A convincing response to Richard Dawkins' The God Delusion
A CATHOLIC REPLIES TO PROFESSOR DAWKINS
by Thomas Crean OP
(Family Publications, 2007, 160pp, soft cover, $25.50. Available from Freedom Publishing)
As long as there are men of faith, it seems there will also be men who are not merely sceptical of belief in the supernatural, but ardently opposed to the very notion of such, and in particular to any religion which professes belief in a God who would presume to dictate how one should live.
Surging beyond the boundaries of atheism, which generally connotes a measure of indifference to the existence of God, and a sense of scorn at those who would entertain such a fanciful belief, such men are perhaps better described as anti-theists, so zealously do they pursue their self-appointed ministry of relieving the faithful of their burdensome delusion.
Such men are as abundant today as ever. Late last month the French philosopher Michel Onfray was in Melbourne to promote his new book, The Atheist Manifesto. Meanwhile our very own Andrew Denton saw fit to ridicule Christianity as it manifests itself across America's famed bible-belt, in his discursive ABC television documentary, God On My Side.
Then there is Richard Dawkins, evolutionary biologist, and the Charles Simonyi Professor of the Public Understanding of Science at Oxford. Explosive sales of his book The God Delusion, and the international success of his mini-series, The Root of All Evil, have earned Dawkins an anti-theistic reputation of messianic proportions.
With a formidable academic profile, and immense popularity among members of the academic establishment, the media, and the general public, Dawkins enjoys the rare privilege of being able to advance his criticism of religion (and the religious) to a broad and highly receptive audience with untempered vitriol.
It is not without trepidation that the faithful approach the work of such figures as Professor Dawkins, mindful of the damage that may be wrought by the indulgence of one's curiosity without adequate preparation or counsel. Thankfully, greater minds than ours, being alert to the problems posed by the current anti-theistic crusade, are producing concrete answers to the questions which are being hurled at believers by Dawkins and the like, and it is prudent to avail ourselves of their expertise.
To this end, Thomas Crean OP offers an excellent response to the argument set out by Dawkins in The God Delusion, with his recently published volume, A Catholic Replies to Professor Dawkins.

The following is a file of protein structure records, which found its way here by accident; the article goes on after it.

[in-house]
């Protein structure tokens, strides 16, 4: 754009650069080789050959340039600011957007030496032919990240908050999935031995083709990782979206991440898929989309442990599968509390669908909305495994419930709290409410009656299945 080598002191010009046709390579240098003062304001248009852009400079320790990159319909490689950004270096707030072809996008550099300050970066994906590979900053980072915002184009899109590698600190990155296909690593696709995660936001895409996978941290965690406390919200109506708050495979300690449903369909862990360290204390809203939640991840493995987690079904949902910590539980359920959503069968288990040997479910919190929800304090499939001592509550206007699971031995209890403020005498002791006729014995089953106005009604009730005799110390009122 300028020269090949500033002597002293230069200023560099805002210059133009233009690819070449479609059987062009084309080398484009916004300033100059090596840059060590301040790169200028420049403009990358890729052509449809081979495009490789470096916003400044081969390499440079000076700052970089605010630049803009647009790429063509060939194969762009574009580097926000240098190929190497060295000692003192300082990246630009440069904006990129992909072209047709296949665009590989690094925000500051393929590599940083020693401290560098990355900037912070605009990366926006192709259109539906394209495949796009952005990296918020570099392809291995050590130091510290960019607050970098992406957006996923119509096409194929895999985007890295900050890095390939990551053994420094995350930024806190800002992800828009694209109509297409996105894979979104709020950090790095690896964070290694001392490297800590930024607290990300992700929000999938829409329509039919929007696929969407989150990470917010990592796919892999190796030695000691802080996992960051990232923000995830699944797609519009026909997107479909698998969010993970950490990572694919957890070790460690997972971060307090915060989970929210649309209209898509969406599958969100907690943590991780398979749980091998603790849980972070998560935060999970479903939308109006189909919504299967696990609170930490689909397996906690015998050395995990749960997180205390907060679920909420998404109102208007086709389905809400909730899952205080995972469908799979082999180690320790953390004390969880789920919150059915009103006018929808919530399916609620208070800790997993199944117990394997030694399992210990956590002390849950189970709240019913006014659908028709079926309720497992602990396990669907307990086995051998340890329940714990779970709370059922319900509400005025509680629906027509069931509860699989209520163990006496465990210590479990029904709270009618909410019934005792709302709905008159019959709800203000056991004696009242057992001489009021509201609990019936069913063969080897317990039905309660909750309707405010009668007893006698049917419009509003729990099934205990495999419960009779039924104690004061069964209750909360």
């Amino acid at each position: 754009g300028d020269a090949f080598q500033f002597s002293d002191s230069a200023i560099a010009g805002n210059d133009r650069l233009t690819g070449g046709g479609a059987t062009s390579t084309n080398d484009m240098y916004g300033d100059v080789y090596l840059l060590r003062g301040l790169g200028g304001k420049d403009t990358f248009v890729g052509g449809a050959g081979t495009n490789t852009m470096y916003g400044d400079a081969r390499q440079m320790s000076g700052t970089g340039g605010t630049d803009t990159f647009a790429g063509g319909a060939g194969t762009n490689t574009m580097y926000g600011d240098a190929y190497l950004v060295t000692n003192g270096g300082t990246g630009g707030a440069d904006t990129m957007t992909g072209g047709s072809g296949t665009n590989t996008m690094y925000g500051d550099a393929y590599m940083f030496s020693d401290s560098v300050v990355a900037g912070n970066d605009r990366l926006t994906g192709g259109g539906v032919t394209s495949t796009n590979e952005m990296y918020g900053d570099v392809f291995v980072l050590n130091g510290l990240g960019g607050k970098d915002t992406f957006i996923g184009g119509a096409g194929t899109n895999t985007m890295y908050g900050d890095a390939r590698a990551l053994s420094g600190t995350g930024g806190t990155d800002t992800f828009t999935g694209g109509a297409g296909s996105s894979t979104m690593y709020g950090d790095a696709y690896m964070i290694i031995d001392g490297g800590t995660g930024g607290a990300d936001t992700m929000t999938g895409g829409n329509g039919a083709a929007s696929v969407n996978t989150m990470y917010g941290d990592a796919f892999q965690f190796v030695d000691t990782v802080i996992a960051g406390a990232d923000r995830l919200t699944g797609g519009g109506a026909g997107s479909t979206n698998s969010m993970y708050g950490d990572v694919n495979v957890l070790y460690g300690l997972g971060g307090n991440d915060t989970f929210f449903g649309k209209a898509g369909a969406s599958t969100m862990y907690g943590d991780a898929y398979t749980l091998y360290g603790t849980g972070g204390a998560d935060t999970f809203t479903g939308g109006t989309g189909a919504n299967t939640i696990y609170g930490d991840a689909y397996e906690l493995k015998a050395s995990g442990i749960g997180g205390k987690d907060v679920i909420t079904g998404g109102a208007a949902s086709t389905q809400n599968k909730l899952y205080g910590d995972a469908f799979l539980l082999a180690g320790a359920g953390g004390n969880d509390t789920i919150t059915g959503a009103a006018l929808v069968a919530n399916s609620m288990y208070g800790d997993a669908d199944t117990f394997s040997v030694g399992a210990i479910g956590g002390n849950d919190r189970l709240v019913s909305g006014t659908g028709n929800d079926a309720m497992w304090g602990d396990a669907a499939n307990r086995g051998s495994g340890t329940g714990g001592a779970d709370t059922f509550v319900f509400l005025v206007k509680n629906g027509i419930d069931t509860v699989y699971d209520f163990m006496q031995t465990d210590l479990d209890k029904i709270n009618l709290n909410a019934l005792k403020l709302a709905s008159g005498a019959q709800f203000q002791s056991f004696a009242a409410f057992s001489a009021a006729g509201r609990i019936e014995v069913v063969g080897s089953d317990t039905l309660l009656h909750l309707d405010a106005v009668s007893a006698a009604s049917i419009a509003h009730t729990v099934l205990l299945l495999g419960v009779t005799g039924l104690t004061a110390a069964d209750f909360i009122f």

Demonstrating a mastery of traditional Catholic theology, Crean tackles Dawkins head-on, producing a measured and systematic analysis of his subject's thesis which is at once sophisticated, eminently accessible, and, overall, thoroughly convincing.
As the book's title suggests, Fr Crean is offering a distinctly Catholic response to Dawkins, making no claim to a general defence of religion, or of other specific religious beliefs or practices. Neither does the author propose to offer the reader a complete apology for Catholic doctrine, but rather limits his discussion to those issues raised by Dawkins in The God Delusion.
Generally, this discussion may be broken down into several general sections. The first deals with Dawkins' counter-argument against the 'proof for the existence of God by design', which forms the basis of his professed atheism.
Showing Dawkins' argument to be unsatisfactory, Crean reinstates the plausibility of the proofs for God's existence from design, as well as from contingency. This first part of the book, comprising the first two chapters, is drenched in Thomistic philosophy, and, as the author himself states, is essential to a debunking of Dawkins' atheistic philosophy, in spite of its challenging subject matter.
It is beyond the scope of this review (and the abilities of this reviewer) to delve into the philosophical maelstrom at the heart of the debate; suffice to say that Crean's treatment of such complex issues is both self-assured and reassuring to the inexpert reader. And while a broader familiarity with the writings of Aquinas (and to some degree, Dawkins for that matter) would undoubtedly facilitate a more thorough understanding of the author's arguments, a careful and patient reading will adequately compensate where such familiarity is lacking.